1 row updated.

SQL> commit;

Commit complete.

SQL> select ol_name, hint#, hint_text from ol$hints order by ol_name,hint#;

OL_NAME         HINT# HINT_TEXT
---------- ---------- -------------------------------------------------------
TEST2OL             1 USE_NL(@"SEL$1" "T"@"SEL$1")
TEST2OL             2 LEADING(@"SEL$1" "L"@"SEL$1" "T"@"SEL$1")
TEST2OL             3 INDEX(@"SEL$1" "T"@"SEL$1" ("TEST"."OBJECT_TYPE"))
TEST2OL             4 FULL(@"SEL$1" "L"@"SEL$1")
TEST2OL             5 OUTLINE_LEAF(@"SEL$1")
TEST2OL             6 ALL_ROWS
TEST2OL             7 OPTIMIZER_FEATURES_ENABLE('10.2.0.1')
TEST2OL             8 IGNORE_OPTIM_EMBEDDED_HINTS

8 rows selected.

SQL> alter session set use_private_outlines=true;

Session altered.

SQL> set autotrace traceonly explain;
SQL> select * from test t, lookup l where t.object_type=l.object_type;

---------------------------------------------------------------------------------------
| Id  | Operation                   | Name    | Rows  | Bytes | Cost (%CPU)| Time     |
---------------------------------------------------------------------------------------
|   0 | SELECT STATEMENT            |         | 49838 |  6035K|  2196   (1)| 00:00:27 |
|   1 |  TABLE ACCESS BY INDEX ROWID| TEST    |  1424 |   129K|    83   (0)| 00:00:01 |
|   2 |   NESTED LOOPS              |         | 49838 |  6035K|  2196   (1)| 00:00:27 |
|   3 |    TABLE ACCESS FULL        | LOOKUP  |    35 |  1085 |     3   (0)| 00:00:01 |
|*  4 |    INDEX RANGE SCAN         | TEST_FK |  1917 |       |     3   (0)| 00:00:01 |
---------------------------------------------------------------------------------------

Shazam! We just specified and hardcoded exactly how we wanted the query to be executed. However there are two important notes about my example: first, a FIRST_ROWS goal would have been a much much better way to create this outline. (I.e. set the optimizer goal to FIRST_ROWS before creating the outline.) Second, as Jonathan Lewis keenly points out in his paper, there are quite a few additional fields on the OL$HINTS table that appear to have some interdependencies with the HINT_TEXT field. Just because a metalink note gives an example like this doesn’t mean it’s a great idea. Granted: it seems to work on Oracle 10.2.0.1.0 where I tested it – but we have definitely introduced a few internal inconsistencies by directly editing these tables. Use this method with tremendous care.

The Future of Stored Outlines

I can’t quite make out the future of stored outlines. The sorely lacking DBMS_OUTLN_EDIT package has hardly been updated since 9i and I haven’t yet found any mention of outlines in 10g OEM. The fact that the Outline Manager/Editor was not included in 10g also seems to indicate that Oracle is not continuing to develop this feature. In metalink note 277066.1 (Overview Comparison of EM 9i to EM10g Features) it is the only database management component which is not included in 10g.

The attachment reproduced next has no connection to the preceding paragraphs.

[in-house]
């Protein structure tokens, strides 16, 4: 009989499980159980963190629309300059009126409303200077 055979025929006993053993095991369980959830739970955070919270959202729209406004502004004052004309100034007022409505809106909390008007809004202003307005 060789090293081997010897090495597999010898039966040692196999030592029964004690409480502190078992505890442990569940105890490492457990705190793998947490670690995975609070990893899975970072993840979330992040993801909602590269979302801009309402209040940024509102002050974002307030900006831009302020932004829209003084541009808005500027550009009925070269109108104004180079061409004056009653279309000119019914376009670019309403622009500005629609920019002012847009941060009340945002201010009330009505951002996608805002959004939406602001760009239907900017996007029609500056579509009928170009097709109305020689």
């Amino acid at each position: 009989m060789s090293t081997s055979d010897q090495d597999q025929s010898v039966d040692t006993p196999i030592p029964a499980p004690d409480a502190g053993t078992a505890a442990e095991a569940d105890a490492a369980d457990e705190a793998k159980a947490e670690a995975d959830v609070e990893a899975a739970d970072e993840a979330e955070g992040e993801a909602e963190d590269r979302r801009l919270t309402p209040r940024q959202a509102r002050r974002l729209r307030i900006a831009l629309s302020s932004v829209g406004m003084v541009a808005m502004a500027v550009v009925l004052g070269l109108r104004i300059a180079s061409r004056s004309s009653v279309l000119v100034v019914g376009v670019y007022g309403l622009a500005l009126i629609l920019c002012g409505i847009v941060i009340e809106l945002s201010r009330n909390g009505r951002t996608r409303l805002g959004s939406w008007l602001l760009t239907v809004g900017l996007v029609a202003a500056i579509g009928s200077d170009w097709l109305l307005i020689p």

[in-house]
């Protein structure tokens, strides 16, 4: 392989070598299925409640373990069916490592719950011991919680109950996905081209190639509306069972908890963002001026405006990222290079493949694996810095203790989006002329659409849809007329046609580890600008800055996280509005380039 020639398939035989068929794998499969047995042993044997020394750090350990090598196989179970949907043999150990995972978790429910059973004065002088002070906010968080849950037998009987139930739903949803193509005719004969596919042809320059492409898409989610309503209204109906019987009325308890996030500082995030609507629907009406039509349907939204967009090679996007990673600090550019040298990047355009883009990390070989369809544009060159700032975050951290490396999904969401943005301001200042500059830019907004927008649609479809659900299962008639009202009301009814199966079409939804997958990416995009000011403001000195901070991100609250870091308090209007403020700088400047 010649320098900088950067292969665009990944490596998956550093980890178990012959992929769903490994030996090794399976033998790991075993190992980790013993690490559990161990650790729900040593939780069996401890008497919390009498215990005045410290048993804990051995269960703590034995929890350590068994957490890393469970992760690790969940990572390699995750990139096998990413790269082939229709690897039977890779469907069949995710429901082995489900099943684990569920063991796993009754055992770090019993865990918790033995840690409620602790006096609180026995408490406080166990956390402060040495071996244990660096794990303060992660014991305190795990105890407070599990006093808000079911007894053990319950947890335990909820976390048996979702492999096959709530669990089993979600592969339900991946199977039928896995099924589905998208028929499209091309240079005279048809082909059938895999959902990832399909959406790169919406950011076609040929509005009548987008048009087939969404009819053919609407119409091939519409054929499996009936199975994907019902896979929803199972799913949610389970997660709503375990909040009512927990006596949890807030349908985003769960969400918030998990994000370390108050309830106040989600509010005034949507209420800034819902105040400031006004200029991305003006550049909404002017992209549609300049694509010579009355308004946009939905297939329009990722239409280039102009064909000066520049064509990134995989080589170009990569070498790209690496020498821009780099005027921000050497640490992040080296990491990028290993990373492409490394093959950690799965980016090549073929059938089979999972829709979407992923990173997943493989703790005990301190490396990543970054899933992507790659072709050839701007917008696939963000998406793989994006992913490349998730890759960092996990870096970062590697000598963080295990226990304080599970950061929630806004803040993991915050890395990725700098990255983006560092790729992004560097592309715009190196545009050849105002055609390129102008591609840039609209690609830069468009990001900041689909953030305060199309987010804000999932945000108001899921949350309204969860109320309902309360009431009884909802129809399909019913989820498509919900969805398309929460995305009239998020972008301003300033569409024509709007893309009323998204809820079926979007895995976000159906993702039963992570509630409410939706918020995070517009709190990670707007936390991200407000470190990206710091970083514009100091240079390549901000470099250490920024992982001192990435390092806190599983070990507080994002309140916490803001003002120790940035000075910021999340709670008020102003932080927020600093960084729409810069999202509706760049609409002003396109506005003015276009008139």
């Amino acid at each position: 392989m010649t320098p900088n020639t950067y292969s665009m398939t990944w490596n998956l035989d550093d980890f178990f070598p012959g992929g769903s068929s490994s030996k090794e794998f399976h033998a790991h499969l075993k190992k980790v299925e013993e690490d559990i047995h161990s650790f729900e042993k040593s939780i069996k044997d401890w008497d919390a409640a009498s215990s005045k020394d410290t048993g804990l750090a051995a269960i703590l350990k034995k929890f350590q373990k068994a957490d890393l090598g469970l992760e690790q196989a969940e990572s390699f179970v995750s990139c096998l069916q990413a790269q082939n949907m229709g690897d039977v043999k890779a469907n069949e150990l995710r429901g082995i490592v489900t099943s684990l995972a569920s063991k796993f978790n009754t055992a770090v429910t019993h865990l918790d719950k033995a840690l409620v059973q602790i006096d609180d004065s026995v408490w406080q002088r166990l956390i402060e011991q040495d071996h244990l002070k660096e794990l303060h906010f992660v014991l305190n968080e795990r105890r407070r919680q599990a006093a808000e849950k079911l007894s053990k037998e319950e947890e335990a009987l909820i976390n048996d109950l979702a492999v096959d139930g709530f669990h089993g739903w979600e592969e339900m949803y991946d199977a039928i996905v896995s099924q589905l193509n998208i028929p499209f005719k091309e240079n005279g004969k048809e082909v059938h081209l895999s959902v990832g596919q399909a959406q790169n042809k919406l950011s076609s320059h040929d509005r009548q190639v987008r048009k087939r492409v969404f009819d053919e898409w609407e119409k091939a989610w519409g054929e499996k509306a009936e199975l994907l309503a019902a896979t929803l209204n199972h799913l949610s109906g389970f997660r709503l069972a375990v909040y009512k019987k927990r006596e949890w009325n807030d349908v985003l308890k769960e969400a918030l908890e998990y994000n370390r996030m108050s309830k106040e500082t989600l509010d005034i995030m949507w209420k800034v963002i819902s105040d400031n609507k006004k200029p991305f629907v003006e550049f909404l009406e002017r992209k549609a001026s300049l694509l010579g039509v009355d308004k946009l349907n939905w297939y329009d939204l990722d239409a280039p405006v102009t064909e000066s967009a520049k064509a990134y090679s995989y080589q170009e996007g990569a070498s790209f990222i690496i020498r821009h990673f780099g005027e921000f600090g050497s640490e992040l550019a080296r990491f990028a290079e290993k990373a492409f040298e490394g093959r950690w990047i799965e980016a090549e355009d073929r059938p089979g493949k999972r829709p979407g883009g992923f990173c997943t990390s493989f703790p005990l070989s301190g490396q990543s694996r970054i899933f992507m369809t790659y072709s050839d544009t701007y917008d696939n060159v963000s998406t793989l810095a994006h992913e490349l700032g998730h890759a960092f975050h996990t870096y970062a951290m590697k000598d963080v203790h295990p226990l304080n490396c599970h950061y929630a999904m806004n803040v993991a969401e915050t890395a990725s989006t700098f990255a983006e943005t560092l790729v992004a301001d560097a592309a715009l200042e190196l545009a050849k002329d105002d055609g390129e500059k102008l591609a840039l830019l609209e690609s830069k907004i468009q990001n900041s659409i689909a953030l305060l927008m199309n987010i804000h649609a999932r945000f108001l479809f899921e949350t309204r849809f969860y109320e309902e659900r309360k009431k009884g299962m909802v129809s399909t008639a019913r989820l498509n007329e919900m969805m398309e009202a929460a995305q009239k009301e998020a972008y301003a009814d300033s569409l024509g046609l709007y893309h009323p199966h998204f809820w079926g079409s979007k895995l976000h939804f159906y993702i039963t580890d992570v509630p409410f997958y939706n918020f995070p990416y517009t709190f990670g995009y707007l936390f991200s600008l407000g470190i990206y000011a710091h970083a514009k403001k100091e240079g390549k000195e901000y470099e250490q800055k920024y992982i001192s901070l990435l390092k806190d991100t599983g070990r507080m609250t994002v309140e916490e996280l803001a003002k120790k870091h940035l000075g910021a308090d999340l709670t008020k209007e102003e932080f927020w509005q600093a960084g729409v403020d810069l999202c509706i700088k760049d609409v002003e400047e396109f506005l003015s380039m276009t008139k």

Nonetheless, there are no indications that stored outlines will be desupported in the near future. (Oracle does often give advanced warning about features that are going to be desupported.) If this is a feature that could be useful to you then you should take full advantage of it!

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About Jeremy Schneider

Doing stuff with Oracle Database, Performance, Clusters, Linux. about.me/jeremy_schneider

Discussion

5 thoughts on “Tuning SQL Statement Execution in 10g, Part 2

  1. This is all very interesting — thanks.

    Will there be a Part 3 describing profiles?

    Posted by Dave | August 2, 2007, 11:11 am
  2. Yes I’m planning on a third part. But it doesn’t stop there… in 11g Oracle has completely overhauled SQL Tuning with a new feature called SQL Plan Management (which is the foundation of fully automated SQL tuning in 11g). It’s essentially stored outlines on super-steroids. In fact in 11g they’re finally deprecating stored outlines, officially. It’ll be a little work and so it’ll probably take awhile but I’m looking forward to putting some write-ups together!

    Posted by Jeremy | August 9, 2007, 2:59 pm
  3. Thanks for the reply and the new info. It’s interesting that stored outlines in the manner of 9i/10g are going away but replaced in 11g by, well, a new incarnation of stored outlines. I would have guessed that the new thing would be an evolutionary development from SQL profiles instead — but that’s just based on profiles being the newer technology, not on a very deep understanding of the differences. I will keep an eye out for something on your blog related to profiles in the meantime.

    Posted by Dave | August 13, 2007, 7:45 pm
  4. Doesn’t seem to work for me in 10.

    It seems to ignore the hints given unlike in your example.
    It worked great in 9. Any suggestions?

    Posted by troy | November 21, 2007, 11:18 pm
  5. I don’t remember for sure (after all, I did write this in March) but I’m pretty sure that I ran all of these tests on 10g when I first wrote the article. I think that I only used a 9i install to get screenshots of the outline editor.

    Posted by Jeremy | November 27, 2007, 9:46 am